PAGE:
[Part 1/4] Actions Speak Louder than Words: The Social Playbook for Behavioral Data

By Henley Worthen · September 09, 2022

[Part 1/4] Actions Speak Louder than Words: The Social Playbook for Behavioral Data

Social Listening is the process by which marketers & creators look to comments or engagements to benchmark success, spot emerging trends, and inform their future campaign and partnership strategies. While many third-party solutions allow researchers to pool these engagement insights more easily, engagements alone are not sufficient to keep marketers ahead of their competition and relevant to consumers.

Social networks are moving faster by the day and video content continues to fuel that growth. To remain competitive, marketers need to see beyond the present and anticipate what’s next. 

In our latest report,Watching is Better than Listening: How to build brand preference using social behavior, we explore 5 core ways to go beyond engagements with deep audience and behavior insights.

In this mini-series, we’ve cut the report into snackable segments. Here’s your first bite:

Focus on Actions

Behaviors > Engagements

The age old saying that actions speak louder than words holds true when marketers are understanding their brand loyalty. Take the superstar and social icon, Taylor Swift for example. This year, she has generated around 150M views and 1.7M engagements per month on YouTube. By looking at this metric alone, the pop-country queen herself would have little value to brands. If you were evaluating her brand perception and loyalty using a listening tool alone, only 0.011% of her audience would be accounted for.

This is an example of the “Participation Inequality” phenomenon researched by Will Hill of AT&T Laboratories. It states there is a 90-9-1 standard of online engagement. About 90% of users are scrollers, 9% comment from time to time, and 1% comment frequently.. If marketers are making business decisions based on the sentiments of 1% of frequent commenters, they’re doing so based on a biased understanding of their audience.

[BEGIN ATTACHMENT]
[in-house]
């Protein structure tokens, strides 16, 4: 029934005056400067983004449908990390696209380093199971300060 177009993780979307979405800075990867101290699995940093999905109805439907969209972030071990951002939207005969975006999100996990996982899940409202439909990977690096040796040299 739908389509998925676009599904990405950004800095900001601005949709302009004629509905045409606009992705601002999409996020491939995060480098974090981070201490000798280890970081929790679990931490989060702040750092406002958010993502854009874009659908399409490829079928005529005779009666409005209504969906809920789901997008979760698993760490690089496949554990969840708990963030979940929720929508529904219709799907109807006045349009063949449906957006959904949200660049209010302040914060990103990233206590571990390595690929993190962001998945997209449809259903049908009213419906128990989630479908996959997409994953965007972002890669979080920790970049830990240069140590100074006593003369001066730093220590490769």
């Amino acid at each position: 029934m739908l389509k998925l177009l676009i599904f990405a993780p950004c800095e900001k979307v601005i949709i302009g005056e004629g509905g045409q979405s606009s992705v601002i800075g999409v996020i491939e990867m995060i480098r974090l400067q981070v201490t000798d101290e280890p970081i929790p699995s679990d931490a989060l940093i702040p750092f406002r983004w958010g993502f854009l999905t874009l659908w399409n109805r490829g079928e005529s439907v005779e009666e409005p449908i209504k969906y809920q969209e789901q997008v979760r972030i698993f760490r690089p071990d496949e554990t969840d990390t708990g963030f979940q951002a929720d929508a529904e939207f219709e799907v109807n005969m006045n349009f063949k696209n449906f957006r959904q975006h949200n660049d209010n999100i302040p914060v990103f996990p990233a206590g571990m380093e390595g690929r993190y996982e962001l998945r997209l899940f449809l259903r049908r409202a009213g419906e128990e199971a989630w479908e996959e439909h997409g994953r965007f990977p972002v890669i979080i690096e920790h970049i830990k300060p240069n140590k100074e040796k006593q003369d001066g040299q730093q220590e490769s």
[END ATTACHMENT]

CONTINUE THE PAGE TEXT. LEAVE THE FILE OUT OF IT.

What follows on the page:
Check out this example with one of TikTok’s top creators, DuoLingo, to see how measuring behaviors rather than engagements proves to be much more effective.

DuoLingo, one of the most viewed brands on TikTok, gets comments from roughly 18% of viewers, indicating an 82% blindspot in audience understanding!

It’s time for marketers to get curious about the massive audiences who are watching — but not commenting. 

With Tubular, you can see insights into your full audience and answer: 

With Tubular’s insights, we see that DuoLingo’s viewers prefer:

  • Rock music > Hip hop music
  • Japan travel > Mexico travel
  • Nintendo Switches > Xbox Ones

From monitoring social engagements alone, it would be impossible to reach these insights. 

Consumer Insights like these are vital for marketers to understand audience behaviors and target their addressable audience. 

Addressable audiences for marketers

Not only does Tubular let you determine a general consensus for what audiences are shopping, but it also lets you see the number of buyers within specific audiences, and their likelihood to shop for your product.

Check out @FoodyFetish for example, social media’s #1 Food & Beverage Consumer.

Consumer Insights shows how viewers are shopping online in relation to their audience, their partners’ audiences, and their competition’s audiences. These behavioral insights link viewership to shopping behaviors which help determine which creators will actually impact ROIregardless of audience size and comment ratios. 

Brands determining who to partner with based on comments alone face a much higher risk factor than those who are making data-driven decisions. A creator’s value shouldn’t be determined by their engagement ratios or positive comments, but rather their ability to drive off-platform actions.

With these numbers, marketers can estimate the ROI of a partnership or campaign more accurately than ever before. Imagine KitchenAid wants to launch a campaign with this creator because they can clearly and easily see that FoodFetish has an addressable audience of 24M in their product category, Home & Kitchen. Assuming everyone in this audience makes a $5 purchase, they could estimate an ROI of $120M.

Hungry for more? We thought you might be. Check out the full-length report here: Watching is Better than Listening: How to build brand preference using social behavior.

And be on the lookout for the next segment of Actions Speak Louder than Words: The Social Playbook for Behavioral Data Part 2 dropping next week! 

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